Day 21: A different sort of fishing trip, took us spear fishing over the second largest barrier reef in the world.
Claire and I booked a fishing trip with Sea Grass Tours, two guys in their 60’s who we were recommended to do the tour with. $60 USD each for a full day fishing plus snorkelling, we were excited to get on the water to see what we could catch.
The next day, we turned up to the boat with 6 other people on the tour. A variety of nationalities and ages, it was a lovely group of people. We were a little confused as there we couldn’t see any fishing rods. The boat wasn’t particularly large but it did have a hatch at the front, which I thought the rods might have been stored in.
2-minutes later one of the guys turned up with a load of harpoons; Claire and I looked at each other. ‘Looks like we’re going spearfishing then’, I said and we laughed.
The captain took us out to the coral reef, the second largest in the world, and we were told how to use the harpoons. The demonstration was sketchy, to say the least, and the equipment was a little worn however we got the gist of it. We were told to swim in pairs for safety and we were quite glad to do that, as there was definitely a slight concern that someone might end up spearing your leg! Safety in numbers.
We were shown a card with pictures of fish we could shoot and ones not to shoot. In short, if it looked ugly shoot, but it if it was colourful, leave it. We all jumped in the sea and tested out the spearguns, which were much trickier to operate when there was a current pushing us around under the water.
After about 20 minutes we had it mastered and we were now on the hunt for the ugly fish. Success came quickly with as I got my first fish quickly. Working in pairs, we returned to the boat to drop our catch off in a bucket on the boat. Whatever we caught in that bucket, we’d be eating later that night.
When we arrived the captain had also gone out fishing and was back on board gutting his catch, throwing the scraps overboard. Keen to catch more fish we went out again. Swimming away with my harpoon in hand I saw something large resting on the seafloor, you guessed it a massive shark!
Easily over 2 meters, a nurse shark had been pulled in by the smell of the dead fish guts being thrown overboard. I decided to give it a wide berth, as my marine knowledge of shark behaviour was somewhat limited and heavily based on the movie Jaws.
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Speaking with the captain later, I was told nurse sharks don’t attack humans, they suck fish into their mouths. This gave me a little more reassurance however I was now paying more attention to what else might be joining us on our hunt. It turns out that Claire hadn’t even noticed the shark, but every time we returned to the boat, we saw a least two sharks circling the boat so she eventually registered them.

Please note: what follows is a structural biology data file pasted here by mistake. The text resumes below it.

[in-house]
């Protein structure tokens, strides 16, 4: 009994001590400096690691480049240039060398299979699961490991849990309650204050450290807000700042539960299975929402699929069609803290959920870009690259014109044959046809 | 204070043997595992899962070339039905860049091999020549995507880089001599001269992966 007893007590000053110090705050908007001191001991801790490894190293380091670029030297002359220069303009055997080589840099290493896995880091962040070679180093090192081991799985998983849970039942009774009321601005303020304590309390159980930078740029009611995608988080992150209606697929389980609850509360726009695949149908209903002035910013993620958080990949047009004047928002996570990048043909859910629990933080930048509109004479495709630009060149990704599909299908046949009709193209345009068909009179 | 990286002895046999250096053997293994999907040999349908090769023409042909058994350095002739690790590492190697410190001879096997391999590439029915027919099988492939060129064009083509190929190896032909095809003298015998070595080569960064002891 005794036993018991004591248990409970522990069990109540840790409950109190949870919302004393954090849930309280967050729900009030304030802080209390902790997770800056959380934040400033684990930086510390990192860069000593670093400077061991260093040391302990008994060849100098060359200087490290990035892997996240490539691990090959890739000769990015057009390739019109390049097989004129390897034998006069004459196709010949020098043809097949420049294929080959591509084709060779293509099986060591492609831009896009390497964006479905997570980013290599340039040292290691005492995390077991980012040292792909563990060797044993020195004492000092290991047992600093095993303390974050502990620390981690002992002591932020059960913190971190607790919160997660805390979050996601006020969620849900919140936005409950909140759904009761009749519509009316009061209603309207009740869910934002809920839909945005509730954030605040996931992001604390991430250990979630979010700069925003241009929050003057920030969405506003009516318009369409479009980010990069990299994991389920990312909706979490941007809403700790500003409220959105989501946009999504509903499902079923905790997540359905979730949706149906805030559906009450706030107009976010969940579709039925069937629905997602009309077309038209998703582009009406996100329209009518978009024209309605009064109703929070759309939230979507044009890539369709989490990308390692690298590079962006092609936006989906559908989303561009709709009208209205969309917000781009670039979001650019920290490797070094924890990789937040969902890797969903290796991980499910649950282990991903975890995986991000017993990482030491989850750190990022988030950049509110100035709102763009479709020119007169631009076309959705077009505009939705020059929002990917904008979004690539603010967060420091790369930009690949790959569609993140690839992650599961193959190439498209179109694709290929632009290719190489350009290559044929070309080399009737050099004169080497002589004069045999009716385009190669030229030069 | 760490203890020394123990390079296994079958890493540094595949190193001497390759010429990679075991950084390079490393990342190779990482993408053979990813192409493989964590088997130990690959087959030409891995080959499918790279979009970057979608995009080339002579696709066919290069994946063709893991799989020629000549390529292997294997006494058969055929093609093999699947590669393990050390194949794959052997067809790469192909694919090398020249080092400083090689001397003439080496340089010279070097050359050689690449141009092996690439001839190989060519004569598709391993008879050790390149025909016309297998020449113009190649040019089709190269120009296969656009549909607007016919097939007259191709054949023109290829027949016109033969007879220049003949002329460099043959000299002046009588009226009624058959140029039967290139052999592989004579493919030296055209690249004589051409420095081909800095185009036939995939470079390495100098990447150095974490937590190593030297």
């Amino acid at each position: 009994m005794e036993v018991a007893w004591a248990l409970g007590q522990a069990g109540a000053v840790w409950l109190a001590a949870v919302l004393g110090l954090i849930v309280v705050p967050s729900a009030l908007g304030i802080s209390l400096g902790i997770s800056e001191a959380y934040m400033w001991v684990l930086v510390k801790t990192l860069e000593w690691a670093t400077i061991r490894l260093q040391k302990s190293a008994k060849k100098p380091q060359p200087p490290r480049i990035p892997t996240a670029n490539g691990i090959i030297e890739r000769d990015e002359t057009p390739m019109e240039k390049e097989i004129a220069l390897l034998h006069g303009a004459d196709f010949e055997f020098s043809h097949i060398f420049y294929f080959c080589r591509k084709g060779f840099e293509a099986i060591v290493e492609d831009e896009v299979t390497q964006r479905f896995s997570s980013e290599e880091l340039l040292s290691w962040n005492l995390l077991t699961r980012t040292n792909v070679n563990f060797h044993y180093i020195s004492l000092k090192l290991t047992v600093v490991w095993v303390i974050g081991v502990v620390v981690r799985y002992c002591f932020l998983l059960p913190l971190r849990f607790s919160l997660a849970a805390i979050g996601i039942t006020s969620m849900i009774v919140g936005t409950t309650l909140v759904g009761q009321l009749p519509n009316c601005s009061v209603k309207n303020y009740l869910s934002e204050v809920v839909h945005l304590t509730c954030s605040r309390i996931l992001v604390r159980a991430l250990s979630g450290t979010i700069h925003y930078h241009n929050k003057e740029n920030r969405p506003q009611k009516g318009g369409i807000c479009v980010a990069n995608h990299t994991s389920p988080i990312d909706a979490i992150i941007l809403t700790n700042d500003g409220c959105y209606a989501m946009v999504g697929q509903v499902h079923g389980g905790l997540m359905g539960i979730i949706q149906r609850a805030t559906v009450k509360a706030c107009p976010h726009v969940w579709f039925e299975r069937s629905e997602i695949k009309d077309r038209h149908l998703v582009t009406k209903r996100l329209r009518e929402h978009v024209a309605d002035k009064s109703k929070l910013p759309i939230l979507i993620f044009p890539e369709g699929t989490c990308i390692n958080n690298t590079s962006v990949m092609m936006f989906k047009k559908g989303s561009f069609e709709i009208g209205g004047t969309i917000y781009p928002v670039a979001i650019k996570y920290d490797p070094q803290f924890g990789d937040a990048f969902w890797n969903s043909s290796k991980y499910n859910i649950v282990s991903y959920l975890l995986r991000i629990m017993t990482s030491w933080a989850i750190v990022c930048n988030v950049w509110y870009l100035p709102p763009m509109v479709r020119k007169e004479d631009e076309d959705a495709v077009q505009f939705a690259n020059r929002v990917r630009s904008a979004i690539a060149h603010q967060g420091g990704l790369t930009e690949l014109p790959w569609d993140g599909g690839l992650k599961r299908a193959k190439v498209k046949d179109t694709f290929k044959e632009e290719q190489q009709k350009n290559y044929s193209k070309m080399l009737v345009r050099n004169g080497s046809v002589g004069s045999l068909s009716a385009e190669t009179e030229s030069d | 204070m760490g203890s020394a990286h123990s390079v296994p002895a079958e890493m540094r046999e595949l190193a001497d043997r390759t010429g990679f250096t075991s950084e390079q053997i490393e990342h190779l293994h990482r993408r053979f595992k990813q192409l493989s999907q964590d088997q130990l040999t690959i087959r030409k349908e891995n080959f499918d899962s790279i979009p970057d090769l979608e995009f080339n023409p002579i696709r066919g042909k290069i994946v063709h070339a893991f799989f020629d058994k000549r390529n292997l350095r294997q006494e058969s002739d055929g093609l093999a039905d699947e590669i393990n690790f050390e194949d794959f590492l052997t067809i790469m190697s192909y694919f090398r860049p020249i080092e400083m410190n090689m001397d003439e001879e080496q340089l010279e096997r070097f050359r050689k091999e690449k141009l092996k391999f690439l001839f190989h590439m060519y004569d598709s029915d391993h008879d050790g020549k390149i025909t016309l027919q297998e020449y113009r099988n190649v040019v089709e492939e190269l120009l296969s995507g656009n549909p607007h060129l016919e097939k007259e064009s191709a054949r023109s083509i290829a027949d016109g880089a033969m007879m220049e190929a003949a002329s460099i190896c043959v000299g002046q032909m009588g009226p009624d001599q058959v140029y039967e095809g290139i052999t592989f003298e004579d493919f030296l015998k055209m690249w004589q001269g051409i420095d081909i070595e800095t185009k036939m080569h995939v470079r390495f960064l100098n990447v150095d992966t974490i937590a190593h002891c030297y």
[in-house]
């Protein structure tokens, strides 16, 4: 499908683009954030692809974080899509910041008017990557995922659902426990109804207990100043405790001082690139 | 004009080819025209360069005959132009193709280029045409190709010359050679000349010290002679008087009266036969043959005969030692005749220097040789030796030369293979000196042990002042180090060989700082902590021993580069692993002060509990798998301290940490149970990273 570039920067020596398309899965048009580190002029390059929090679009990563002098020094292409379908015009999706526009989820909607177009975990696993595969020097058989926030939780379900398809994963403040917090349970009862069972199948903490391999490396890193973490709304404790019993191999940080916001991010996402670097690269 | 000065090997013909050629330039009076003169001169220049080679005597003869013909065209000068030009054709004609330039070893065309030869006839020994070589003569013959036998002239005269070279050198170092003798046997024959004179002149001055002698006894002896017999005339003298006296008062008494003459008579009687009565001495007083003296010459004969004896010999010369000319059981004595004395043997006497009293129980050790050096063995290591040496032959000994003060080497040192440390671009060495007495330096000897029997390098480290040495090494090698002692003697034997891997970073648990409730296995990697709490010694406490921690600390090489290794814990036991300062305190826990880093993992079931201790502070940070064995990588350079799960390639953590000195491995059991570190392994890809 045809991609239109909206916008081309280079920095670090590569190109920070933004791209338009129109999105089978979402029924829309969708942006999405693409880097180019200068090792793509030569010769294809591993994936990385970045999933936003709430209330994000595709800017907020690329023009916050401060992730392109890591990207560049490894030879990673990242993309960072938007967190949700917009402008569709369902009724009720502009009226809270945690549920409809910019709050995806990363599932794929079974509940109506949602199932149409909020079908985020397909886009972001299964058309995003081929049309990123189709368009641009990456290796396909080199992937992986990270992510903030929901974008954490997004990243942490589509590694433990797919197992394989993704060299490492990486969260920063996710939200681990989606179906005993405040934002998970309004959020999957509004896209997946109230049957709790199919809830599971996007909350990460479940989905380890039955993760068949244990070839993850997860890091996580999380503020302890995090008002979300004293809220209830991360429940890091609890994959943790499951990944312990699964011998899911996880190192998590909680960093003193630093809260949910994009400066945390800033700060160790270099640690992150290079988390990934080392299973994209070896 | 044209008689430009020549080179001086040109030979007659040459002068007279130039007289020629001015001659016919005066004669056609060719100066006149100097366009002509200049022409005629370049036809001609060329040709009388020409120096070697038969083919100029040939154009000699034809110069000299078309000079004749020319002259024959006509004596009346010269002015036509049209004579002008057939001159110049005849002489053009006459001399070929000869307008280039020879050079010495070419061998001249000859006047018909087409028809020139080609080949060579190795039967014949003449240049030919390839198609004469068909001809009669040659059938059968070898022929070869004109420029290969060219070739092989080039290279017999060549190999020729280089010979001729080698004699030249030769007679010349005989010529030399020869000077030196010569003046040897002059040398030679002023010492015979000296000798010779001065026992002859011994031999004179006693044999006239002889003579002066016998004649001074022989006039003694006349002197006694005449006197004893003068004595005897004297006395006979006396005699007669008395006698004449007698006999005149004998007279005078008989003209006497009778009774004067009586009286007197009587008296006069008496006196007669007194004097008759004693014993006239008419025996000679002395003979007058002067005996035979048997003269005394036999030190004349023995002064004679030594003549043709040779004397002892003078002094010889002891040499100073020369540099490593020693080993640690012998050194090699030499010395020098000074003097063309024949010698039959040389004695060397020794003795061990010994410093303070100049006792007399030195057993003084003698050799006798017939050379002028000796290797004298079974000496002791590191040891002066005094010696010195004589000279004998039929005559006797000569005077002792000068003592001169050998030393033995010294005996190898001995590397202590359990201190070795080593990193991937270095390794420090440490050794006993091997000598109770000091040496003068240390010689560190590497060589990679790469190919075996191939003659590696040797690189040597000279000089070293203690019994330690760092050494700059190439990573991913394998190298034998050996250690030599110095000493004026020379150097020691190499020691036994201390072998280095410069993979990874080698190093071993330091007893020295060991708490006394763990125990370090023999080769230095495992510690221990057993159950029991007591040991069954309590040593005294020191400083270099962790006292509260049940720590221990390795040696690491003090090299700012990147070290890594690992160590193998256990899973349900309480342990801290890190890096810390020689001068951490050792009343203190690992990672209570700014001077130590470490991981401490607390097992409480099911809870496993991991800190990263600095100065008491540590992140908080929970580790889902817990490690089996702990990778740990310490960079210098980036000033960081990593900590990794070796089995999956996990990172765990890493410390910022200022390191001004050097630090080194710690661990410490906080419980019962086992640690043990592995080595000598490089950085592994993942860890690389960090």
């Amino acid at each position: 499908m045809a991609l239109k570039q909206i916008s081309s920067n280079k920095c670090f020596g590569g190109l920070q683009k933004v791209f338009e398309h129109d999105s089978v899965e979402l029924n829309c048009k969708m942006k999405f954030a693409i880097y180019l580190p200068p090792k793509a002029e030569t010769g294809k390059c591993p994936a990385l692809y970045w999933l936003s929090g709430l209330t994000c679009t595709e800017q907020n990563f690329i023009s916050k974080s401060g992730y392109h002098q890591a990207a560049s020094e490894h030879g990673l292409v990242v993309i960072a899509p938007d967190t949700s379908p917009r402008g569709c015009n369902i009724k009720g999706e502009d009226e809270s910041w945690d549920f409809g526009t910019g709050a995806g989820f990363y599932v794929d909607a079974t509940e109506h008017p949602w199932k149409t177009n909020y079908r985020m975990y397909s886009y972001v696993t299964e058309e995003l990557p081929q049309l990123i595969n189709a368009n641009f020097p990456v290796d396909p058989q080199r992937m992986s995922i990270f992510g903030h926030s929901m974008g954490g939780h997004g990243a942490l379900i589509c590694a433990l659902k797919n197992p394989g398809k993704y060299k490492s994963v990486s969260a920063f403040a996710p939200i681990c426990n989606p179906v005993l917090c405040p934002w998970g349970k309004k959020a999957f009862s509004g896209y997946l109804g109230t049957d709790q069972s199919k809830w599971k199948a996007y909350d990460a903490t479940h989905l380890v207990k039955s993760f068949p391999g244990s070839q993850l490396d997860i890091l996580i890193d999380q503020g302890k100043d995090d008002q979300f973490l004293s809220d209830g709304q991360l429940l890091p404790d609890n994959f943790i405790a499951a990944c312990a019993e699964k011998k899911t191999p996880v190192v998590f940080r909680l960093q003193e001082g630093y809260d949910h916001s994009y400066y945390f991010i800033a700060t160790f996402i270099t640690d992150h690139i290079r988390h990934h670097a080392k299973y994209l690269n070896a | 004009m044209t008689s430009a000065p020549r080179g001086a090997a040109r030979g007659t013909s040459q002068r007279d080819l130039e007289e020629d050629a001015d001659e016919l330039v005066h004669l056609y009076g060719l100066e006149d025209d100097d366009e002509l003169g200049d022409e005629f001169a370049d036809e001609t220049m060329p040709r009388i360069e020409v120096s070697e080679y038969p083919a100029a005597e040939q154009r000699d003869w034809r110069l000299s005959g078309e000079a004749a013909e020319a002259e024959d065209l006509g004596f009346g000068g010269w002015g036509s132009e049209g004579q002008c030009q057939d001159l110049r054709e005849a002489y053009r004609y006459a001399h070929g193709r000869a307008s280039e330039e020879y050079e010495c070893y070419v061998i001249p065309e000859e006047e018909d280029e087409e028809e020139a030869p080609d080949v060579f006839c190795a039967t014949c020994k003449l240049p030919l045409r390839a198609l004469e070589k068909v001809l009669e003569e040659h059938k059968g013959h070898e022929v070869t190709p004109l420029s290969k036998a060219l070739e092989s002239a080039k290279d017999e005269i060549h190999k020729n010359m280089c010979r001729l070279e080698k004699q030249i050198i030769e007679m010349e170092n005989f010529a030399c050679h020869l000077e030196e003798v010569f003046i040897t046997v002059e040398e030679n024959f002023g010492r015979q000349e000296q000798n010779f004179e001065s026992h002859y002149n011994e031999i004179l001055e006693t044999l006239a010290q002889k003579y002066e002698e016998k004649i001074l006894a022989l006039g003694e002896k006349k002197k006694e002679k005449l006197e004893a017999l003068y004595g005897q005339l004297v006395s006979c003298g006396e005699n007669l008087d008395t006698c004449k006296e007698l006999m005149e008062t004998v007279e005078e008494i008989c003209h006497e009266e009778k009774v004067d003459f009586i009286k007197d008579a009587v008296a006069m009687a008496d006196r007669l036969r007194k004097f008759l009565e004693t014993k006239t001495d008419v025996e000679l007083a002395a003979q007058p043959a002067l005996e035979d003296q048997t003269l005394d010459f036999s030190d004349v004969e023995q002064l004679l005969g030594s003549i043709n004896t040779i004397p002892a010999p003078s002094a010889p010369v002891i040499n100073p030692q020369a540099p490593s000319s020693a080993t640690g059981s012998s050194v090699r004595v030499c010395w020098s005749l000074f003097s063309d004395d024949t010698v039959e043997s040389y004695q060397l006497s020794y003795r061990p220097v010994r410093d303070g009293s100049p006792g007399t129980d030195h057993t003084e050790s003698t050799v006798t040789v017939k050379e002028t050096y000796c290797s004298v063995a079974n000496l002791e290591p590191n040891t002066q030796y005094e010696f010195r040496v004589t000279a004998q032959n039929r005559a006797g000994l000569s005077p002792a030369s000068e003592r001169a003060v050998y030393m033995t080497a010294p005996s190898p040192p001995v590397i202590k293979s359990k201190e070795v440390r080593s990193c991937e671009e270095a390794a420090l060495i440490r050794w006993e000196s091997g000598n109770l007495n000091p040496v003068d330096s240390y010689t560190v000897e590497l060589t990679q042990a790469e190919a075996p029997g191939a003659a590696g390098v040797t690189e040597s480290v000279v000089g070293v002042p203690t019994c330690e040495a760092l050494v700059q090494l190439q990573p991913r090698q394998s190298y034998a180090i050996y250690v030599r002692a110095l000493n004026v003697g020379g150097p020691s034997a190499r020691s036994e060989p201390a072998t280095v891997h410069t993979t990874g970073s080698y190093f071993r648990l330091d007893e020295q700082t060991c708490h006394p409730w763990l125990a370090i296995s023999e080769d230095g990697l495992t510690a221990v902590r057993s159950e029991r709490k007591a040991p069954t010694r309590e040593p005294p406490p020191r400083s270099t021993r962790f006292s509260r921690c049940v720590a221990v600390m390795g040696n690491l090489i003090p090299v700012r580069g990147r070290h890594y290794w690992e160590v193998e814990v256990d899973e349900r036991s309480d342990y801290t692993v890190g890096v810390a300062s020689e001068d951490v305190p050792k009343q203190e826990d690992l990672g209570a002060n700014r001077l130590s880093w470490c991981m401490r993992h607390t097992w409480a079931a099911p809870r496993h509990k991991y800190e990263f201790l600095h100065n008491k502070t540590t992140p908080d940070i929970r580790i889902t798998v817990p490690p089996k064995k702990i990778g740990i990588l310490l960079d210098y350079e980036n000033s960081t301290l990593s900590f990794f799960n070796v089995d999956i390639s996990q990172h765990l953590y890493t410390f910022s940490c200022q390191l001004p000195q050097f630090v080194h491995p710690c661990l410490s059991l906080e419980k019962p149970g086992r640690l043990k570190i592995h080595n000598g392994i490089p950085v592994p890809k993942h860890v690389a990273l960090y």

We were given a lot of freedom to explore the sea and in addition to a fun activity, we basically spent a whole day snorkelling, seeing an abundance of fish and other sea life. Claire and I went hunting together and we had a great time catching fish and we even caught a lobster, due to Claire’s keen eye and my harpoon skills.
The captain had told us to look out for the lobster’s antennae which poke out of rocks and may only be noticeable for a few seconds. Once you think you see some antennae you have to float quietly to see if you can see any movement below. Claire had spotted some antennae and trying to see whether there was a lobster beneath, gestured to me to swim back and pointed downwards. Suddenly the lobster crawled from underneath the rock and we were able to get it.
Underwater the lobster looked massive and we actually high-fived underwater because we were so happy. Only after taking it out of the sea we soon realised it was an illusion as it was much smaller than first thought. Our smiling faces dropped slightly with the realisation that we would not be feeding the entire group, but we were absolutely over the moon. This could have been the same with the shark, but in my eyes, a shark is a shark.
Either way, the lobster was still going to be the freshest lobster we were ever going to eat.
When we got back to shore everything we caught as a group was cleaned and cooked for us by the staff. We had a feast! The lobster was the prize catch and the group very kindly agreed that as we had caught it, we should enjoy it. The lobster meat was sweet and succulent and utterly scrumptious. Catching our own food and eating it the same evening was an incredible experience and one we would be keen to repeat.
Harpoon fishing is another skill we can add to the CV 🙌🏾